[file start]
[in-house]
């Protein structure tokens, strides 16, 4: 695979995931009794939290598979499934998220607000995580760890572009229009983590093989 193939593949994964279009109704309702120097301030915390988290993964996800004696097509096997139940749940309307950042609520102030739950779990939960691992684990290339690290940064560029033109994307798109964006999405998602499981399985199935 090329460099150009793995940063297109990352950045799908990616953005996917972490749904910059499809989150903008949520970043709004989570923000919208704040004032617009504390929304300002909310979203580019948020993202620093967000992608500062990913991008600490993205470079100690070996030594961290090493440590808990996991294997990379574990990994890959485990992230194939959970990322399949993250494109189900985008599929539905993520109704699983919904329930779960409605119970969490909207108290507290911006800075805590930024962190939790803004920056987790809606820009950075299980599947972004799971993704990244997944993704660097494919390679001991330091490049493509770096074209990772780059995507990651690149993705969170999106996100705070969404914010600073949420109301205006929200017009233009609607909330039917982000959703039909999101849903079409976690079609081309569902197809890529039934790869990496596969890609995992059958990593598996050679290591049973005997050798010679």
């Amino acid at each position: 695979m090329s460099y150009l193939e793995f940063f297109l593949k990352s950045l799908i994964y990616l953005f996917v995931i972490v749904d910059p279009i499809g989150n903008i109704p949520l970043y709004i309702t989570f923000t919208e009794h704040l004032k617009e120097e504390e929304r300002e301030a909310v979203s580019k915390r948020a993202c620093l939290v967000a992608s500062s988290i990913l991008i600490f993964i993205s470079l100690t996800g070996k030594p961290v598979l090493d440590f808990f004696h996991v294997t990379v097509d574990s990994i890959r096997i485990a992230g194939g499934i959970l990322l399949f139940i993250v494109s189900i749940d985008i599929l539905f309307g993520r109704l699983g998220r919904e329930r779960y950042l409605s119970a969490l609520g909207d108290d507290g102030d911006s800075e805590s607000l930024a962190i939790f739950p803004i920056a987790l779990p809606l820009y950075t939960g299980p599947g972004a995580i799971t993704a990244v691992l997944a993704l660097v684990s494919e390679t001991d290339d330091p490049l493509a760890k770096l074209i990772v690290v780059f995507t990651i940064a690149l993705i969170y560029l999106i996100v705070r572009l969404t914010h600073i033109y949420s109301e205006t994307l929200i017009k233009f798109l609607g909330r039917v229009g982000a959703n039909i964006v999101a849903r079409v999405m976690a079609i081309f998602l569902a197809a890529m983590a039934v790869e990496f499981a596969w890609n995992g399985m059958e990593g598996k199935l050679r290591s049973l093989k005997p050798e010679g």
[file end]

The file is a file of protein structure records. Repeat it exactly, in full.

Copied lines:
[in-house]
């Protein structure tokens, strides 16, 4: 695979995931009794939290598979499934998220607000995580760890572009229009983590093989 193939593949994964279009109704309702120097301030915390988290993964996800004696097509096997139940749940309307950042609520102030739950779990939960691992684990290339690290940064560029033109994307798109964006999405998602499981399985199935 090329460099150009793995940063297109990352950045799908990616953005996917972490749904910059499809989150903008949520970043709004989570923000919208704040004032617009504390929304300002909310979203580019948020993202620093967000992608500062990913991008600490993205470079100690070996030594961290090493440590808990996991294997990379574990990994890959485990992230194939959970990322399949993250494109189900985008599929539905993520109704699983919904329930779960409605119970969490909207108290507290911006800075805590930024962190939790803004920056987790809606820009950075299980599947972004799971993704990244997944993704660097494919390679001991330091490049493509770096074209990772780059995507990651690149993705969170999106996100705070969404914010600073949420109301205006929200017009233009609607909330039917982000959703039909999101849903079409976690079609081309569902197809890529039934790869990496596969890609995992059958990593598996050679290591049973005997050798010679």
């Amino acid at each position: 695979m090329s460099y150009l193939e793995f940063f297109l593949k990352s950045l799908i994964y990616l953005f996917v995931i972490v749904d910059p279009i499809g989150n903008i109704p949520l970043y709004i309702t989570f923000t919208e009794h704040l004032k617009e120097e504390e929304r300002e301030a909310v979203s580019k915390r948020a993202c620093l939290v967000a992608s500062s988290i990913l991008i600490f993964i993205s470079l100690t996800g070996k030594p961290v598979l090493d440590f808990f004696h996991v294997t990379v097509d574990s990994i890959r096997i485990a992230g194939g499934i959970l990322l399949f139940i993250v494109s189900i749940d985008i599929l539905f309307g993520r109704l699983g998220r919904e329930r779960y950042l409605s119970a969490l609520g909207d108290d507290g102030d911006s800075e805590s607000l930024a962190i939790f739950p803004i920056a987790l779990p809606l820009y950075t939960g299980p599947g972004a995580i799971t993704a990244v691992l997944a993704l660097v684990s494919e390679t001991d290339d330091p490049l493509a760890k770096l074209i990772v690290v780059f995507t990651i940064a690149l993705i969170y560029l999106i996100v705070r572009l969404t914010h600073i033109y949420s109301e205006t994307l929200i017009k233009f798109l609607g909330r039917v229009g982000a959703n039909i964006v999101a849903r079409v999405m976690a079609i081309f998602l569902a197809a890529m983590a039934v790869e990496f499981a596969w890609n995992g399985m059958e990593g598996k199935l050679r290591s049973l093989k005997p050798e010679g």